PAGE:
Disadvantages of Virtualization and VHDs (Upgrade To Windows 7)

There are, however, some disadvantages to virtualization:
• Some apps require a dedicated PC—Some applications still require dedicated physical resources. Take, for example, a rendering machine for a small graphics shop. Rendering is a process where processing time is highly dependent on the amount of available RAM and CPU. So although you can create multiple virtual rendering servers, they’re still working from the same pool of available resources, meaning that there’s no net benefit—and in fact, virtual-ization would be a bad idea because each virtual server consumes some of those resources as well, leaving fewer resources for the actual work at hand.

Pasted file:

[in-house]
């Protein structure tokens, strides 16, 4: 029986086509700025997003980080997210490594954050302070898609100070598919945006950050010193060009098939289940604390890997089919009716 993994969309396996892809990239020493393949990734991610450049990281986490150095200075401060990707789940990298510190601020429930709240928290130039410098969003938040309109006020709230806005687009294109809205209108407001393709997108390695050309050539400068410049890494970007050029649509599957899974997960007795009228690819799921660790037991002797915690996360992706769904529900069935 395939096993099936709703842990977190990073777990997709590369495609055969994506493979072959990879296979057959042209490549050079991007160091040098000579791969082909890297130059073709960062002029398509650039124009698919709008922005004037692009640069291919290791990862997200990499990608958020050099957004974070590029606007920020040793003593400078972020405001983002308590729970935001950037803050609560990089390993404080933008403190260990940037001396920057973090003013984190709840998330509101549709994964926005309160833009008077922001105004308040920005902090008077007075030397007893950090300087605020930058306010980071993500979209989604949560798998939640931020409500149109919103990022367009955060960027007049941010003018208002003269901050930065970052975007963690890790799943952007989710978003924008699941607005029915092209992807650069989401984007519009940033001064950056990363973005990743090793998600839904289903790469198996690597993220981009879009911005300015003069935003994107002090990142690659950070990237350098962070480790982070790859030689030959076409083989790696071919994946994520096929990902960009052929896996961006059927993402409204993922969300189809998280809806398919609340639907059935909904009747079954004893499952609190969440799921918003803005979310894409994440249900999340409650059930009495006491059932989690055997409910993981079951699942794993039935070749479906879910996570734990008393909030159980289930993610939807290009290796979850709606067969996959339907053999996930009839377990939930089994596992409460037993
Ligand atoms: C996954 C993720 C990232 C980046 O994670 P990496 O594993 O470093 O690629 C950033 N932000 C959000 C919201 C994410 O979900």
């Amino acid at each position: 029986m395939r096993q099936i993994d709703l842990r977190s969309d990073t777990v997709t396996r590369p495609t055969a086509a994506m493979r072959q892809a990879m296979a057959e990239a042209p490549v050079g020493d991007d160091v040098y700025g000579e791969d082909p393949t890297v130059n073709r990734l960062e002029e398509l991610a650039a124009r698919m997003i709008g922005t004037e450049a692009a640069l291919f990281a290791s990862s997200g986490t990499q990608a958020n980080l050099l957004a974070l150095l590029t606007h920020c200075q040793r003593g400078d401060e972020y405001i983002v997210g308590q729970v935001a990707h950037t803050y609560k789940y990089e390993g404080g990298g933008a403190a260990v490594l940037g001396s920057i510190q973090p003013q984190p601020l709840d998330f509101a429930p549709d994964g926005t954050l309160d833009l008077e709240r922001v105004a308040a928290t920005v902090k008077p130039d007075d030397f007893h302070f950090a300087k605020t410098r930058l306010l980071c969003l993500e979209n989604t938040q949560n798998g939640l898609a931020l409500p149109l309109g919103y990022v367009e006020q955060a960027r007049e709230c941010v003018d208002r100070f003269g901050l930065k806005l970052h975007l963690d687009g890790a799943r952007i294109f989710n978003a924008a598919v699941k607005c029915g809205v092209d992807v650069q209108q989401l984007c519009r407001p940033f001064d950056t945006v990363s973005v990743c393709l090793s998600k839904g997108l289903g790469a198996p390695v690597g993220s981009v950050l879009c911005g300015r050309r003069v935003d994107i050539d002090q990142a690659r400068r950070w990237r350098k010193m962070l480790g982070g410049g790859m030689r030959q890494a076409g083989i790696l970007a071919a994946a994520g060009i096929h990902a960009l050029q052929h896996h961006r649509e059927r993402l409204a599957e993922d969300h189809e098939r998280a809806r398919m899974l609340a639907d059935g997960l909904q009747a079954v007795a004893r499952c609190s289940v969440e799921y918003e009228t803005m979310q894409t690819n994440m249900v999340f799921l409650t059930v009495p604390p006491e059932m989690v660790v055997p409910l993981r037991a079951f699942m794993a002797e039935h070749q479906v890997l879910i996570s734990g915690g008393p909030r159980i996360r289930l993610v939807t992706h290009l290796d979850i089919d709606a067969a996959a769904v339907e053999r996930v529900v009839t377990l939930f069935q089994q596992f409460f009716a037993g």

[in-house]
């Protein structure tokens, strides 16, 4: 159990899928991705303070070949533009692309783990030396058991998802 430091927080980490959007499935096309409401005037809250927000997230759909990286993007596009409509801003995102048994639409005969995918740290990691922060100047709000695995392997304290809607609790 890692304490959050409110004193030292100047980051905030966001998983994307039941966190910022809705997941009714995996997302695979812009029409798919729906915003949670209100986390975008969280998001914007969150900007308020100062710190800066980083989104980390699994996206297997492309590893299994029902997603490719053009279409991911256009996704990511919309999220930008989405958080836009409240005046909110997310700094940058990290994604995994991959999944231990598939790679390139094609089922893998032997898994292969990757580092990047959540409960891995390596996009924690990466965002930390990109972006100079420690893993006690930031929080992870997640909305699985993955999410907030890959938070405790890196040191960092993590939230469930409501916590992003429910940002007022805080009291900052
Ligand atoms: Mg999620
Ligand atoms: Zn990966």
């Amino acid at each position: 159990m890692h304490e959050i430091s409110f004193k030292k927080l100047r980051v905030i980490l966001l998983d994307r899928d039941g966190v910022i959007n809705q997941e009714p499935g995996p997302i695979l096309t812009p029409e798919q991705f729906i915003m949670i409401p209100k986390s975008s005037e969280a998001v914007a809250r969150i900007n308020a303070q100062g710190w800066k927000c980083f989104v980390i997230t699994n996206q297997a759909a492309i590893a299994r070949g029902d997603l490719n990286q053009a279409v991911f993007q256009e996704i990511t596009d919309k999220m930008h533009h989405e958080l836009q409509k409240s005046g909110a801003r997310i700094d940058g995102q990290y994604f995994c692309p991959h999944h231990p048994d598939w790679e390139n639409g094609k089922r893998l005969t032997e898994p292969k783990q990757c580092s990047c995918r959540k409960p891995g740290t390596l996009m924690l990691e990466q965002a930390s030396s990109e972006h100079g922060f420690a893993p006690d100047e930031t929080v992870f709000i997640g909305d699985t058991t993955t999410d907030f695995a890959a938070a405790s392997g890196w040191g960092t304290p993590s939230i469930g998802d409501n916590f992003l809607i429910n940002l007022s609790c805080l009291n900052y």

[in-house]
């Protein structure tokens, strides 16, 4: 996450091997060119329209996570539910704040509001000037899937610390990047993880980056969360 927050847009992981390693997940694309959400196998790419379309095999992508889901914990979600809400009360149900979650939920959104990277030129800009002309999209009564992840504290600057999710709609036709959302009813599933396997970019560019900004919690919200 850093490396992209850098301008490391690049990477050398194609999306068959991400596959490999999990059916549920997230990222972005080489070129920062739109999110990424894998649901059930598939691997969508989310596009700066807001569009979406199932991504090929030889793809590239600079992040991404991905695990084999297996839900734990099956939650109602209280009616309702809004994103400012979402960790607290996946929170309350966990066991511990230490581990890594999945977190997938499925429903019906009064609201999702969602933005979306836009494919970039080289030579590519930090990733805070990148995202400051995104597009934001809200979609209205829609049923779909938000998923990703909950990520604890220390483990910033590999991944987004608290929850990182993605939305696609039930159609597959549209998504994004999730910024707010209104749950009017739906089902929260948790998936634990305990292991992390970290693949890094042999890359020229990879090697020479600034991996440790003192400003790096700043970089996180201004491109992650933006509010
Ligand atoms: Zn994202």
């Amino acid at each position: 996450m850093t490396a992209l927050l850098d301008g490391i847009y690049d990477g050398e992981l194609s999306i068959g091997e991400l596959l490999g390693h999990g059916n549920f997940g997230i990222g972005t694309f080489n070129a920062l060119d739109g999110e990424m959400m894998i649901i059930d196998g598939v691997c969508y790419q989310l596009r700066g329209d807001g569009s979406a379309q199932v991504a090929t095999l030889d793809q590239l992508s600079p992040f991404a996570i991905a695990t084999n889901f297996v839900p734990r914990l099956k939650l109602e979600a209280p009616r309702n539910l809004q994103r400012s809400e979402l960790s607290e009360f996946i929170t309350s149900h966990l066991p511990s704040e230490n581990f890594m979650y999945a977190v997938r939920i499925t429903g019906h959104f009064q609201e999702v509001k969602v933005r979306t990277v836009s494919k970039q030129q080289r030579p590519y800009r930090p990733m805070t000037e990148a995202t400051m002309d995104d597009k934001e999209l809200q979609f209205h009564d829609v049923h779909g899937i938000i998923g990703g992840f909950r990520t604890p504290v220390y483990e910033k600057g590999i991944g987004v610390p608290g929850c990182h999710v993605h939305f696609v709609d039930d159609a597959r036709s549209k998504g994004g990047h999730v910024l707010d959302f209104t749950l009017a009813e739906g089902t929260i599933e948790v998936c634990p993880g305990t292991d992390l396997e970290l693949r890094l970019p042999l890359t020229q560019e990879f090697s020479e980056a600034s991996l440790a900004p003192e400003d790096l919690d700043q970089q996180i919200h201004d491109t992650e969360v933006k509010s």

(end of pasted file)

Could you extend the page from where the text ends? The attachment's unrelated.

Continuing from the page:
• Licensing fees—Watch out for licensing fees. IT professionals call this “license creep.” If you let the number of virtual servers get out of hand, you may find that you’re paying a lot more money than you should in licensing fees. So pay attention to how your software licenses are structured.
• Better for server processes than desktops—Be aware that virtualization is really most useful when dealing with server processes;it can be less useful for dedicated desktops.

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